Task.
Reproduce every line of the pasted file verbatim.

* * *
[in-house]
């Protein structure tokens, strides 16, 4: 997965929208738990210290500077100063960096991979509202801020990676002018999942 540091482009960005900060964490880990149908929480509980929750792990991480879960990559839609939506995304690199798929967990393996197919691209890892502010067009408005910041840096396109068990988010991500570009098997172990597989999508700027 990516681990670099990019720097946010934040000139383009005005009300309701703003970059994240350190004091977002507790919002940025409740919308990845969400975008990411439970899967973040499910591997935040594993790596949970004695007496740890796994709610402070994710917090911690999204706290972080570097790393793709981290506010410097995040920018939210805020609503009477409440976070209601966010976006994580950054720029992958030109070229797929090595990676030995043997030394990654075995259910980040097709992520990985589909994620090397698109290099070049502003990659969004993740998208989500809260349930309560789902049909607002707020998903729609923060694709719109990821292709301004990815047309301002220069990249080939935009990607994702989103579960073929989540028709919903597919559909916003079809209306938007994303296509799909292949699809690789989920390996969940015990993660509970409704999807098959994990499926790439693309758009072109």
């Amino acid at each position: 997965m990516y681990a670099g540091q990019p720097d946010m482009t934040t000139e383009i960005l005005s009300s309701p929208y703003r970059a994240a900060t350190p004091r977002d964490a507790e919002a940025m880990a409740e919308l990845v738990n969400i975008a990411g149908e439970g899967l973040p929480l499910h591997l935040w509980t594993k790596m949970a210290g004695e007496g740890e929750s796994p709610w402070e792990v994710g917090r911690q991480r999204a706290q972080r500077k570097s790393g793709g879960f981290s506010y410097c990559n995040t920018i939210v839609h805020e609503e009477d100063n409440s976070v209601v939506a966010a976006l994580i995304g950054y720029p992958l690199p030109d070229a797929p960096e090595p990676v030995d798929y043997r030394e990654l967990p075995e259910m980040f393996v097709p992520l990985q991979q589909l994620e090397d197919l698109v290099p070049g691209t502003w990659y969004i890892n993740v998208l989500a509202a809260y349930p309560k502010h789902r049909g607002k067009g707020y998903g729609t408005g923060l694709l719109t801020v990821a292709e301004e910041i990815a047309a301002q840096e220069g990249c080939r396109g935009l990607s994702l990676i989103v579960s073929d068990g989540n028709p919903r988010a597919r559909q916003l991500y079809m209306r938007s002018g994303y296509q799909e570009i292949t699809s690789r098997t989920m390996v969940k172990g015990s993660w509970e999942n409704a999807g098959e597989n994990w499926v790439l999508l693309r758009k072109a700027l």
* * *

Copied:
[in-house]
């Protein structure tokens, strides 16, 4: 997965929208738990210290500077100063960096991979509202801020990676002018999942 540091482009960005900060964490880990149908929480509980929750792990991480879960990559839609939506995304690199798929967990393996197919691209890892502010067009408005910041840096396109068990988010991500570009098997172990597989999508700027 990516681990670099990019720097946010934040000139383009005005009300309701703003970059994240350190004091977002507790919002940025409740919308990845969400975008990411439970899967973040499910591997935040594993790596949970004695007496740890796994709610402070994710917090911690999204706290972080570097790393793709981290506010410097995040920018939210805020609503009477409440976070209601966010976006994580950054720029992958030109070229797929090595990676030995043997030394990654075995259910980040097709992520990985589909994620090397698109290099070049502003990659969004993740998208989500809260349930309560789902049909607002707020998903729609923060694709719109990821292709301004990815047309301002220069990249080939935009990607994702989103579960073929989540028709919903597919559909916003079809209306938007994303296509799909292949699809690789989920390996969940015990993660509970409704999807098959994990499926790439693309758009072109």
């Amino acid at each position: 997965m990516y681990a670099g540091q990019p720097d946010m482009t934040t000139e383009i960005l005005s009300s309701p929208y703003r970059a994240a900060t350190p004091r977002d964490a507790e919002a940025m880990a409740e919308l990845v738990n969400i975008a990411g149908e439970g899967l973040p929480l499910h591997l935040w509980t594993k790596m949970a210290g004695e007496g740890e929750s796994p709610w402070e792990v994710g917090r911690q991480r999204a706290q972080r500077k570097s790393g793709g879960f981290s506010y410097c990559n995040t920018i939210v839609h805020e609503e009477d100063n409440s976070v209601v939506a966010a976006l994580i995304g950054y720029p992958l690199p030109d070229a797929p960096e090595p990676v030995d798929y043997r030394e990654l967990p075995e259910m980040f393996v097709p992520l990985q991979q589909l994620e090397d197919l698109v290099p070049g691209t502003w990659y969004i890892n993740v998208l989500a509202a809260y349930p309560k502010h789902r049909g607002k067009g707020y998903g729609t408005g923060l694709l719109t801020v990821a292709e301004e910041i990815a047309a301002q840096e220069g990249c080939r396109g935009l990607s994702l990676i989103v579960s073929d068990g989540n028709p919903r988010a597919r559909q916003l991500y079809m209306r938007s002018g994303y296509q799909e570009i292949t699809s690789r098997t989920m390996v969940k172990g015990s993660w509970e999942n409704a999807g098959e597989n994990w499926v790439l999508l693309r758009k072109a700027l």